Telephone-based retailer QVC saw $3.9 billion in sales in 2001. So why is it investing in its contact center?
Home shopping channel QVC prides itself on being the epitome of convenience. Think about it: where else can you buy a set of steak knives at 3 a.m. while lying in bed? Though now a staple of cable networks everywhere, QVC has recently focused on keeping and growing customers by investing in its all-important contact centers, a touchpoint that virtually every QVC customer passes through.
A giant among Customer Interaction Centers (CICs) QVC garnered $3.9 billion in sales last year through its 24-hour cable channel and e-commerce Web site. Its seven contact centers worldwide are staffed with upwards of 6,500 agents who answered nearly 113 million calls in 2001, serving customers in North America, the U.K., Germany and Japan. The company's online presence is also growing. QVC.com received more than 77,000 emails in January 2002 alone. With such a high volume of customer interaction, assessing and meeting identifiable customer needs has become high priority.
Each of QVC's 24 million customers has a member profile established upon the individual's first transaction, says Carol Strogen, QVC's director of customer focus. QVC collects basic transaction and preference data -- including the customer's preferred channel -- and offers specialized newsletters tailored to specific categories such as "collectibles." All of the customer-contact data is then integrated into a single database used by customer service reps (CSRs). The goal is a 360-degree view of the customer across channels. As Strogen explains, "Our philosophy is that we must deliver the same, consistent service experience to customers, regardless of how they come to us."
One of the most successful and cost-effective measures is helping customers help themselves. Loyal "QVC-ers" have reacted favorably to the self-service approach, with 40 percent of purchases now being handled by automated voice response. Part of the battle is building awareness of the system, but use is growing thanks in part to plugs by its television show hosts. The success of the automated voice system allows QVC to interact with and service customers in a consistent fashion regardless of channel.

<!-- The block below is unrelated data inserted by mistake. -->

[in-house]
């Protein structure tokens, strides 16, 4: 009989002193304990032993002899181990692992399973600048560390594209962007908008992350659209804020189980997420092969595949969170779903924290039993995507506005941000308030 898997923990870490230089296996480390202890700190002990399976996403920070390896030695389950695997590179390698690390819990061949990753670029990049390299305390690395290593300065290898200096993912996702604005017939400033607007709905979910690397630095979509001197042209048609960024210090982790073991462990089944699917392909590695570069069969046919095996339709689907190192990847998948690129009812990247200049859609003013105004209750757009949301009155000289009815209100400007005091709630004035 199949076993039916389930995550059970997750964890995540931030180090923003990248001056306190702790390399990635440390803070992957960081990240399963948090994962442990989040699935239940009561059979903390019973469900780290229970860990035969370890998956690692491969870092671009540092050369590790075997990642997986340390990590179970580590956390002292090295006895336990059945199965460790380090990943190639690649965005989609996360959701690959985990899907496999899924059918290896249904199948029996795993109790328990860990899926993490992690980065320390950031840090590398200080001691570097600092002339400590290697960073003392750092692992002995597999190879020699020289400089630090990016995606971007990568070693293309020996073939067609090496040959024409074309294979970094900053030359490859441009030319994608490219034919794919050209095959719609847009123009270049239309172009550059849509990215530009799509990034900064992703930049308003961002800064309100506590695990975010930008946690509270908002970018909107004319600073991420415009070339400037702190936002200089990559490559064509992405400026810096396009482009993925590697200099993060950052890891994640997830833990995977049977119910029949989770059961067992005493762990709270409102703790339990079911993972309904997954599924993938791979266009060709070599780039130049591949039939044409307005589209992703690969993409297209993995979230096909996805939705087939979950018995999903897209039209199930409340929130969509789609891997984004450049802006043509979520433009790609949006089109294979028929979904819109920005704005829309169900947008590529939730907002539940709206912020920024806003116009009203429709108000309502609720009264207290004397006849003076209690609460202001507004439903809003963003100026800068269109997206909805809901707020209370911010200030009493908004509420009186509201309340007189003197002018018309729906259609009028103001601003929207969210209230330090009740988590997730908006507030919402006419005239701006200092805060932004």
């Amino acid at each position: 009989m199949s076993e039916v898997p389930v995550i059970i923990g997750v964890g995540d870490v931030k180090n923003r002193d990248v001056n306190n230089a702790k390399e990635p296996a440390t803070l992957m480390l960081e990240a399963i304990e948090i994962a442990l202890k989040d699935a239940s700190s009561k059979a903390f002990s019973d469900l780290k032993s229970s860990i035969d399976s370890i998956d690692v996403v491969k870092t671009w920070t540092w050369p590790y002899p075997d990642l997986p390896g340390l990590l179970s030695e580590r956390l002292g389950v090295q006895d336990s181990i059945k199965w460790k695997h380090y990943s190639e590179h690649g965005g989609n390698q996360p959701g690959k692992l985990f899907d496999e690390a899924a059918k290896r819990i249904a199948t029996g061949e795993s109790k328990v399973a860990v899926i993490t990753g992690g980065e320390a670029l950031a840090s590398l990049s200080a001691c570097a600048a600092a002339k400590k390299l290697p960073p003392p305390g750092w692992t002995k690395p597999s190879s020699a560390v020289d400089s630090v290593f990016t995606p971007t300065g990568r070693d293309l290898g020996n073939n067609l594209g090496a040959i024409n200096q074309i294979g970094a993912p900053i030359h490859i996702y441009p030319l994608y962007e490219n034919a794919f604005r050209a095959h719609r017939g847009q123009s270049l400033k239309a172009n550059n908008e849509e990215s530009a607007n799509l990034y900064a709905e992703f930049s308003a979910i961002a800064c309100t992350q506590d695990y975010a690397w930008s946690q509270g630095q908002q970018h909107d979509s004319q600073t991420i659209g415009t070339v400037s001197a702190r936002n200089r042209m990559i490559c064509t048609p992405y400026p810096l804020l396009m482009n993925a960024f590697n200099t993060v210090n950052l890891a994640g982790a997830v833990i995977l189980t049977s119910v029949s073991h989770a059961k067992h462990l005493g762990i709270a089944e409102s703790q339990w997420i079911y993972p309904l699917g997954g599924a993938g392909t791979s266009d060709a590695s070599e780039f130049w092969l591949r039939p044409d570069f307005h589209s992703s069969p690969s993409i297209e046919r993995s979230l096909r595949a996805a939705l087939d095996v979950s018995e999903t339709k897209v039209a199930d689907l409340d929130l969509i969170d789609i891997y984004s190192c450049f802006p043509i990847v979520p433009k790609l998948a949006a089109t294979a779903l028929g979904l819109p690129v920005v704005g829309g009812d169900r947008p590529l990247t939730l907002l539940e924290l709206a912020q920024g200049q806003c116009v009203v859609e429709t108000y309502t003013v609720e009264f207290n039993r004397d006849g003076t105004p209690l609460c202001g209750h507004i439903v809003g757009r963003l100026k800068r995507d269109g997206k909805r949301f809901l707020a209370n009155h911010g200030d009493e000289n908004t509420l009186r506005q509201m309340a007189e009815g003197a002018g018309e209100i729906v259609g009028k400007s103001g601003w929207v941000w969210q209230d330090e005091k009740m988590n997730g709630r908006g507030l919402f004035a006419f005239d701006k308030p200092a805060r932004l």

The "soft hard" sell QVC lets the developing relationship take care of cross-selling and up-selling customers. Reps do cross-sell, but the approach is more service than hard sell. For example, a customer ordering a camcorder might be offered the matching camera bag via a screen pop up, but not much more. To maintain the trust it has engendered with customers, QVC does not currently incent reps to cross-sell or up-sell. Its philosophy is to maintain a base level of strong service, then let the relationship progress at the customer's desired pace.
By softening the hard sell, QVC positions itself as the "friend next door," which pays off in additional viral marketing-sparked sales. "Part of QVC's success is attributable to our positioning as a neighbor who might recommend a product to a friend over the fence in the backyard," says Strogen.
But it all starts with building and maintaining a relationship across key touchpoints. The retailer's recent CIC investments are designed to upgrade personalized service to match current convenience levels, thereby enhancing the entire customer experience. It's a one-to-one strategy designed to strengthen revenue streams from what is already a loyal customer base. According to Cincinnati-based research firm Burke Inc., QVC customers can be divided into seven different categories, with seven being the most loyal and most likely to buy again. Seventy-eight percent of "sevens" do, in fact buy again within 12 months, reports the firm. Although Strogen didn't divulge exact figures, she confirms QVC boasts "a lot of sevens."